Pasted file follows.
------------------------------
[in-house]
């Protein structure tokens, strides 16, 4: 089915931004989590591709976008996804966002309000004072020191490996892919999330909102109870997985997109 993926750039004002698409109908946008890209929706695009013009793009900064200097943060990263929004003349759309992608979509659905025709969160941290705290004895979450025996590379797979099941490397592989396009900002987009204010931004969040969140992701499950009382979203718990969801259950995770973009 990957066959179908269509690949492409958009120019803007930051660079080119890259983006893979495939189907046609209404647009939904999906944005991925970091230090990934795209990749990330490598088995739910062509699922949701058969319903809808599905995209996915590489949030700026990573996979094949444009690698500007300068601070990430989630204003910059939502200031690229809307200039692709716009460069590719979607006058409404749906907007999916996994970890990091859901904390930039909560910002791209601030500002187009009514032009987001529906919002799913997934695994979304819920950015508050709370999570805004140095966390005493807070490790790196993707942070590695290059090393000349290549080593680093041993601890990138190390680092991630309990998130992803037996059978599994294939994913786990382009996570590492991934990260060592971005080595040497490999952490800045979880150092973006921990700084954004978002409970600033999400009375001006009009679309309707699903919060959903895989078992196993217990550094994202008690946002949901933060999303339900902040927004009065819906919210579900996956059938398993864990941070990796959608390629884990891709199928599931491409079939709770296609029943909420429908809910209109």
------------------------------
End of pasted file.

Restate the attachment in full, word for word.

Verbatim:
[in-house]
């Protein structure tokens, strides 16, 4: 089915931004989590591709976008996804966002309000004072020191490996892919999330909102109870997985997109 993926750039004002698409109908946008890209929706695009013009793009900064200097943060990263929004003349759309992608979509659905025709969160941290705290004895979450025996590379797979099941490397592989396009900002987009204010931004969040969140992701499950009382979203718990969801259950995770973009 990957066959179908269509690949492409958009120019803007930051660079080119890259983006893979495939189907046609209404647009939904999906944005991925970091230090990934795209990749990330490598088995739910062509699922949701058969319903809808599905995209996915590489949030700026990573996979094949444009690698500007300068601070990430989630204003910059939502200031690229809307200039692709716009460069590719979607006058409404749906907007999916996994970890990091859901904390930039909560910002791209601030500002187009009514032009987001529906919002799913997934695994979304819920950015508050709370999570805004140095966390005493807070490790790196993707942070590695290059090393000349290549080593680093041993601890990138190390680092991630309990998130992803037996059978599994294939994913786990382009996570590492991934990260060592971005080595040497490999952490800045979880150092973006921990700084954004978002409970600033999400009375001006009009679309309707699903919060959903895989078992196993217990550094994202008690946002949901933060999303339900902040927004009065819906919210579900996956059938398993864990941070990796959608390629884990891709199928599931491409079939709770296609029943909420429908809910209109």